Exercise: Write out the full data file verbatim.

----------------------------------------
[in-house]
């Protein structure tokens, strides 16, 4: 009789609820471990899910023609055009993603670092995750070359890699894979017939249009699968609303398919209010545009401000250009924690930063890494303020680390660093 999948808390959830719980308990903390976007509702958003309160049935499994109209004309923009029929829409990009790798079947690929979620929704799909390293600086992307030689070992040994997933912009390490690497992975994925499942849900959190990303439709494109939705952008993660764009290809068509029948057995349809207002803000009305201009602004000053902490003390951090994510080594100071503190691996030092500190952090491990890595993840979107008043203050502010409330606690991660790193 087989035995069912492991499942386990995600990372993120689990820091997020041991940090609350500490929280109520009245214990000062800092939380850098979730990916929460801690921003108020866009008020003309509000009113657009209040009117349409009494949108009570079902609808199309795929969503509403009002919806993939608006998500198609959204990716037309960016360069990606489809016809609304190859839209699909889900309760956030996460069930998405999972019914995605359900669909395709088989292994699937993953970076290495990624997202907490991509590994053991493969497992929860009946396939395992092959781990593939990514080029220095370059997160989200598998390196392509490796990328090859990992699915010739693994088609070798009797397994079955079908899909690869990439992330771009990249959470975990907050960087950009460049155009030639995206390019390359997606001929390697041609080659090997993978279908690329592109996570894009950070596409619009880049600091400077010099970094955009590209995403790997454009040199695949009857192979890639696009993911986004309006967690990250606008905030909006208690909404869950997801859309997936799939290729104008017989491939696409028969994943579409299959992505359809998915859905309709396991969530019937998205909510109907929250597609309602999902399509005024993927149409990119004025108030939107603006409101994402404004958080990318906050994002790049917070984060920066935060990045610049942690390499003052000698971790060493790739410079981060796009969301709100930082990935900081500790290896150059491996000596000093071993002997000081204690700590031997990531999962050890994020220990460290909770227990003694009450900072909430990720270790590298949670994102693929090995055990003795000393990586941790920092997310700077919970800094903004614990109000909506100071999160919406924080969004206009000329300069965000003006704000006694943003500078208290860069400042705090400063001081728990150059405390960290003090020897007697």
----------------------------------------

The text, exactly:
[in-house]
């Protein structure tokens, strides 16, 4: 009789609820471990899910023609055009993603670092995750070359890699894979017939249009699968609303398919209010545009401000250009924690930063890494303020680390660093 999948808390959830719980308990903390976007509702958003309160049935499994109209004309923009029929829409990009790798079947690929979620929704799909390293600086992307030689070992040994997933912009390490690497992975994925499942849900959190990303439709494109939705952008993660764009290809068509029948057995349809207002803000009305201009602004000053902490003390951090994510080594100071503190691996030092500190952090491990890595993840979107008043203050502010409330606690991660790193 087989035995069912492991499942386990995600990372993120689990820091997020041991940090609350500490929280109520009245214990000062800092939380850098979730990916929460801690921003108020866009008020003309509000009113657009209040009117349409009494949108009570079902609808199309795929969503509403009002919806993939608006998500198609959204990716037309960016360069990606489809016809609304190859839209699909889900309760956030996460069930998405999972019914995605359900669909395709088989292994699937993953970076290495990624997202907490991509590994053991493969497992929860009946396939395992092959781990593939990514080029220095370059997160989200598998390196392509490796990328090859990992699915010739693994088609070798009797397994079955079908899909690869990439992330771009990249959470975990907050960087950009460049155009030639995206390019390359997606001929390697041609080659090997993978279908690329592109996570894009950070596409619009880049600091400077010099970094955009590209995403790997454009040199695949009857192979890639696009993911986004309006967690990250606008905030909006208690909404869950997801859309997936799939290729104008017989491939696409028969994943579409299959992505359809998915859905309709396991969530019937998205909510109907929250597609309602999902399509005024993927149409990119004025108030939107603006409101994402404004958080990318906050994002790049917070984060920066935060990045610049942690390499003052000698971790060493790739410079981060796009969301709100930082990935900081500790290896150059491996000596000093071993002997000081204690700590031997990531999962050890994020220990460290909770227990003694009450900072909430990720270790590298949670994102693929090995055990003795000393990586941790920092997310700077919970800094903004614990109000909506100071999160919406924080969004206009000329300069965000003006704000006694943003500078208290860069400042705090400063001081728990150059405390960290003090020897007697």